The Holy Land Trust is an organization whose identity and goal is to empower society for the future. We have noticed since we began work in 1998, and especially recently, that the Palestinian people lack a vision for the future. In our political life we tend to focus more on the past. We are very proud of our past, but unfortunately we continue to live in it. We continuously complain about the present and everything happening around us, and have no plans for the future.
Our society has accustomed itself to a certain manner of thinking and is reluctant to change it. We can't wait for someone to come and liberate us or give us a state; we need to fight to achieve such things. If you were to ask a Palestinian today about the present situation, the answer would probably be that we are living through the hardest and most difficult times to date, and the situation cannot possibly get any worse. If you were to ask the same question again after six months, you would probably get the same answer. These complaints and pessimism about the current situation is what our organization aims to overcome. The method we use is non-violence, because non-violence is not only a means of resistance, but of individual empowerment and thus the empowerment of society to take initiative.
We work at achieving this through training sessions, women's employment guidance activities, along with the rest of our activities. In addition to empowering the community, we also take part in the struggle that is not only political, but social and economic as well. On the social level we work on consolidating the idea of non-violence within the society, while on the economic level our aim is to become totally independent from Israel. Our ambition is to realize this independence with a serious economic boycott that will mean more than just words.
In our attempts to build a healthy society and establish a democratic foundation, our organization tries to tackle two major challenges facing the Palestinian people. The first is the occupation and the means of resisting it. The second challenge, which I think most people are oblivious to, is what will take place after the occupation is over.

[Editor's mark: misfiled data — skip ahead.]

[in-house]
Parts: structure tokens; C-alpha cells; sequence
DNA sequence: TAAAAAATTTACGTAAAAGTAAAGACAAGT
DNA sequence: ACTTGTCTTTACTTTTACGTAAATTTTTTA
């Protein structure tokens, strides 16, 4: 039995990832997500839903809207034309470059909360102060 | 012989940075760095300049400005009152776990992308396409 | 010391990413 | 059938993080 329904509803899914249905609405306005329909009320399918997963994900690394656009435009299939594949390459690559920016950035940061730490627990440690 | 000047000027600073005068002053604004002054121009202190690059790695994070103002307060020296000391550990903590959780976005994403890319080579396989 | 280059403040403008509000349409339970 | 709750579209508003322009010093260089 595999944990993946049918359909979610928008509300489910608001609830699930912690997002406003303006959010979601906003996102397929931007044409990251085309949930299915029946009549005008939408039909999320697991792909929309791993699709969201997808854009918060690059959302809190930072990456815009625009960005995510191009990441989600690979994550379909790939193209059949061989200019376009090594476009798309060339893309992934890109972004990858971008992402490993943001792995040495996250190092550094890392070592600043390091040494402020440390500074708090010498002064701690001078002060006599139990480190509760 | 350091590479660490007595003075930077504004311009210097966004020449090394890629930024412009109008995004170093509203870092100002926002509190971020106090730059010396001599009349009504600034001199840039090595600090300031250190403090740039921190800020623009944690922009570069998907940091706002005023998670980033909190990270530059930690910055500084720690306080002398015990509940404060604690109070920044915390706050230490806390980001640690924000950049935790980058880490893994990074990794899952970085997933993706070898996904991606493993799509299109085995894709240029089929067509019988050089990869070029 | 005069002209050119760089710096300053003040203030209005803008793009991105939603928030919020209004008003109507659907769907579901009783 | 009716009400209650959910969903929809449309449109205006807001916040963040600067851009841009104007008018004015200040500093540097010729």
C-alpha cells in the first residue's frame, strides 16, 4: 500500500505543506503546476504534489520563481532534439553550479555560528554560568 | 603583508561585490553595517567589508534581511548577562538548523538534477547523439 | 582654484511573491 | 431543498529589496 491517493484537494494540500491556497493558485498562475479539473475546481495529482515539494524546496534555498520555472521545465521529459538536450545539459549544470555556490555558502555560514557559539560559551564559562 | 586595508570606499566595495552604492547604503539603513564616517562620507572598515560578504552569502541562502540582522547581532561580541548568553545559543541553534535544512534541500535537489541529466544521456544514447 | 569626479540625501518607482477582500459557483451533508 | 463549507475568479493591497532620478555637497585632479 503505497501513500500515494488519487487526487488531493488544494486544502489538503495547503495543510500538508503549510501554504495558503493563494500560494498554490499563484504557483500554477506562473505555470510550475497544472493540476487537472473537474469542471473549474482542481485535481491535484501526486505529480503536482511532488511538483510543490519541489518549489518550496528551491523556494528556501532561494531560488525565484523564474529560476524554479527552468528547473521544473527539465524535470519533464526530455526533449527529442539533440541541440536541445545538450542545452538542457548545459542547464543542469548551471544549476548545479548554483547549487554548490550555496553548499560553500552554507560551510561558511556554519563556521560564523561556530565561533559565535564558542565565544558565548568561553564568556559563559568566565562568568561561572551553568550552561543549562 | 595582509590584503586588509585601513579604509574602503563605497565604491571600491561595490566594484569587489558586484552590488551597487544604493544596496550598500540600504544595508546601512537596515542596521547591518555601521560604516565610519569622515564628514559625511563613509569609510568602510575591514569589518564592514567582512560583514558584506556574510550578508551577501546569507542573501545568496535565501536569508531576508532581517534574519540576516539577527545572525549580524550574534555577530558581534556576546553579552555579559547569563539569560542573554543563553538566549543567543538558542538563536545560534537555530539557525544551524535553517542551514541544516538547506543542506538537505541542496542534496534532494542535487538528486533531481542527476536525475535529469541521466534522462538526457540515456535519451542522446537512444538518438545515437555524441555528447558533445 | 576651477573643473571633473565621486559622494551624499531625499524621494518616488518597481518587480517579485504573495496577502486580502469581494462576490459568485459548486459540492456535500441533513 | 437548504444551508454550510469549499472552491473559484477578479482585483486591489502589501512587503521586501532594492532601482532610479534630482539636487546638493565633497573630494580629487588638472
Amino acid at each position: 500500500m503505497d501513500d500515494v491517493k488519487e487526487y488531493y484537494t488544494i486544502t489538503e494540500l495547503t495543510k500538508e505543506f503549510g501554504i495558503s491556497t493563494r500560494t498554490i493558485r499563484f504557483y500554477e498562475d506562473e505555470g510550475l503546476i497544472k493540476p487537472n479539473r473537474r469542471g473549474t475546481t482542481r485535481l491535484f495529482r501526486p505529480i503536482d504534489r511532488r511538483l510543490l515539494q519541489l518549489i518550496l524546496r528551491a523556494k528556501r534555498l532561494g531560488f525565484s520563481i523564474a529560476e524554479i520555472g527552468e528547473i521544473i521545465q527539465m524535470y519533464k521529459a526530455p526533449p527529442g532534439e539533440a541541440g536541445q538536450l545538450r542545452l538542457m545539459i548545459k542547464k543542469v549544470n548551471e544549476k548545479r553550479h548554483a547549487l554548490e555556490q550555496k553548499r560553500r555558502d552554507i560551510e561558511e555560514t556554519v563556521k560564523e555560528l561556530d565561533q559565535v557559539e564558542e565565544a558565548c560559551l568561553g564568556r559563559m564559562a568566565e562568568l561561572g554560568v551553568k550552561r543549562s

Many people think that the problem is the occupation only, but if the occupation were to end tomorrow I think we would face grave internal problems. We won't wake up to find the democratic state we dreamed of that is based on the freedom of the individual, of women and of expression. I think we should begin sewing the seeds of the future now. So when we talk about non-violence as a form of resistance we also mean it as a way to build our society.
There is a third challenge we face within the organization, which is the international challenge. In addition to the great Palestinian efforts needed to end the occupation, we are also in need of international pressure on Israel. There are two projects we are working on that aim to achieve this.
The first is by travel and knowledge, through which we encourage foreign delegations visiting Palestine and the Holy Land to visit in an untraditional way. When Western tourists visit the city of Bethlehem, they typically go to the Church of the Nativity after going through the military checkpoint and leave after fifteen minutes, without knowing anything about us and our lives, and without knowing that they have just visited an Arab area. In many cases they are taught to fear the Arabs whose home they are visiting, and are instructed not to talk to any of them. We want tourists to enter the Holy Land and visit civil organizations. We want them to become familiar with the political reality, the refugee camps and the Wall that is now being built. More importantly, we want them to become active within their communities, churches and governments when they return home. We don't want them to feel sorry for us and describe us as poor unfortunates, but rather to carry out the message of what they have seen here to their own churches, institutions and governments in order to support the Palestinian cause. We call this project ‘alternative' or ‘political' tourism.
Our second project concerns the media. We face many challenges in the Western media, which is usually supportive of Israel, leading to wider coverage of the Israeli point of view. Often this causes complaints among Palestinians. Many of these cases are justified, but as an organization we ask ourselves how we can deal with the Western media in an effective way. This eventually led us to found the Palestinian News Network in 1998, which was the first independent, non-governmental and non-profit network registered in Palestine. The network's objective is to reveal the truth about what is happening in Palestine to the world, and shed light on issues not covered in the Western media. It focuses on issues concerning non-violent resistance, social movements or celebrations taking place in Palestine in an attempt to highlight the human side of things. We have received a great deal of positive response to our work not only from individuals, but from international news agencies with whom we have built a relationship of honesty and trust. In many cases these agencies use our reports as sources for their coverage.